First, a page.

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About Galicia

Galicia known as “the land of the thousand rivers”, land of mountains, land of the sea, unique, stunning, fantastic land. Galicia is part of Spain but one cannot compare it to any other part of Spain. Galicia is……………. Galicia!

Nature in Galicia

Galicia north west Spain has 1.600 km of coastline and not just any coastline. This coastline is formed not only by great sandy grounds, steep cliffs and spectacular rock beaches but also by its exclusive geographic estuary-like formations called Rias. There are countless beautiful sandy beaches often with the tree line all the way up to the beach but there are also many idyllic smaller beaches to discover.

Galicia is considered the great green heart of Spain,  the country side is something to behold. Rolling hills, high mountains, green valleys, many lakes and rivers, all offer spectacular views. Flora and fauna is exuberant and versatile. Galicia is one of the most forested areas of Spain, there are several nature parks and it has the largest, protected coastal Atlantic forest in Europe (Fragas de Eume). Wildlife is abundant, among the big animals like foxes, roe deer, wild boar, wild horses and cows also the Cantabrian brown bear (Sierra de Courel province of Lugo on the border with Cantabria and Leon) and the Iberian wolf are present. For a small fee you can fish in one of the many rivers on, among others, trout and salmon. There is a wide variety of flowers, plants and trees and at the coastal areas also palm trees, orange and lemon trees, figs etc.,  you can grow almost everything, here.

History of Galicia

Galicia is an old land, several civilizations have left their mark on this beautiful, most western part of Europe. Thousands of years before the Greek Homer declared Galicia the end of the world, this country was settled and alive. Galicia is mentioned in ancient documents by many civilisations and cultures.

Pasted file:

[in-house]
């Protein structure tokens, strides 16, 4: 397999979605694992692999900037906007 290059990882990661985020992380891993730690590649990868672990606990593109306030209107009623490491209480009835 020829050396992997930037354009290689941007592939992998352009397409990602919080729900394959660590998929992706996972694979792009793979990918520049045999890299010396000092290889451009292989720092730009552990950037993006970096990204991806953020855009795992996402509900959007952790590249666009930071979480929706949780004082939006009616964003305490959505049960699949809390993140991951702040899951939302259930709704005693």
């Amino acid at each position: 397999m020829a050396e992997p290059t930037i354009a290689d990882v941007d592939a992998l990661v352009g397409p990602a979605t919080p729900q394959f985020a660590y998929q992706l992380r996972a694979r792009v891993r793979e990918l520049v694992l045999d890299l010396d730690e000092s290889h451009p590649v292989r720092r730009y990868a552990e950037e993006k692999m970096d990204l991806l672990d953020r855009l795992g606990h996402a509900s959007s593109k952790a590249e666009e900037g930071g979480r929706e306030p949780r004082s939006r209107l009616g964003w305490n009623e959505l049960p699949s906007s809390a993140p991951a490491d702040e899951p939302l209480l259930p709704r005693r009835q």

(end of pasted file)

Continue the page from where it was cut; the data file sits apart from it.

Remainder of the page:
The Megalithic culture was the first major culture in Galicia. This was the time of great architecture; the constructions of this culture were build out of giant rocks, reminiscing of Stone Hence in England but with its own character. Their religion was based on the cult of the dead. One can find thousands of menhirs and dolmens, a type of tomb or sepulchre, throughout Galicia.

In the Bronze Era Galicia became important because of its natural treasures such as ore. This also brought the first Celts to Galicia. A culture that flourished in Galicia till the arrival of the Romans. The Celts and the era of Castro’s. The Castro’s are circular fortified areas, each possessing concentric walls, surrounded by moats. We can find townships of the Celts dating back to 1000 B.C.

The Celtic culture brought forth great kings and warriors. King Breoghan from whose seeds sprouted the Kings that created Ireland,
Scotland, Brittany, Portugal, Cornwall and Wales. Breoghan who build the first lighthouse, on that same location where we can now find the tower of Hercules La Coruña. La Coruña itself is said to be Breoghan`s town. The seafaring techniques of the Galician Celt are legendary. One can experience these cultures, simply by touring Galicia.

In summer time, when every little village has some kind of fiesta. It will be impossible to miss the connection with the Celtic culture; it is among other things in the music. The bagpipes, flutes and drums are similar to those of the Celts in Ireland, Scotland, Wales, Cornwall, Portugal and Brittany.
The Romans left their mark in the shape of enormous monuments, the tower of Hercules in A Coruña, build on the ruins of Breoghan’s lighthouse, is the oldest surviving Roman lighthouse in the world.

The wall around the city of Lugo, 2157 m long, 10-15 m high. A complete Roman wall, not one such a monument is left, in the entire Roman “empire“. This monument is maintained by the Xunta and a UNESCO Heritage Site.

Many rivers required many bridges. In Galicia one can find Roman bridges of any length, shape and form. One should not forget to mention the roman balnearios (spas). Many are still to be admired and working. Rome is still everywhere in Galicia.

One could say the Romans brought the Catholic religion to Galicia. However over the centuries, this religion developed its own character. One of the most prominent examples is Saint James Santiago, Xacobeo. The Camino de Santiago is one of the three most important pilgrimage destinations in the Christian world today.

Religious architecture can be found in its most impressive displays. The incredible cathedrals, monasteries, churches. Ancient religious architecture, sculptures and artefacts are everywhere. Thousands of years of civil architecture have blended perfectly with the Roman and religious architecture to make Galicia the “emerald” of Spain.

Galician Cities, towns, villages, hamlets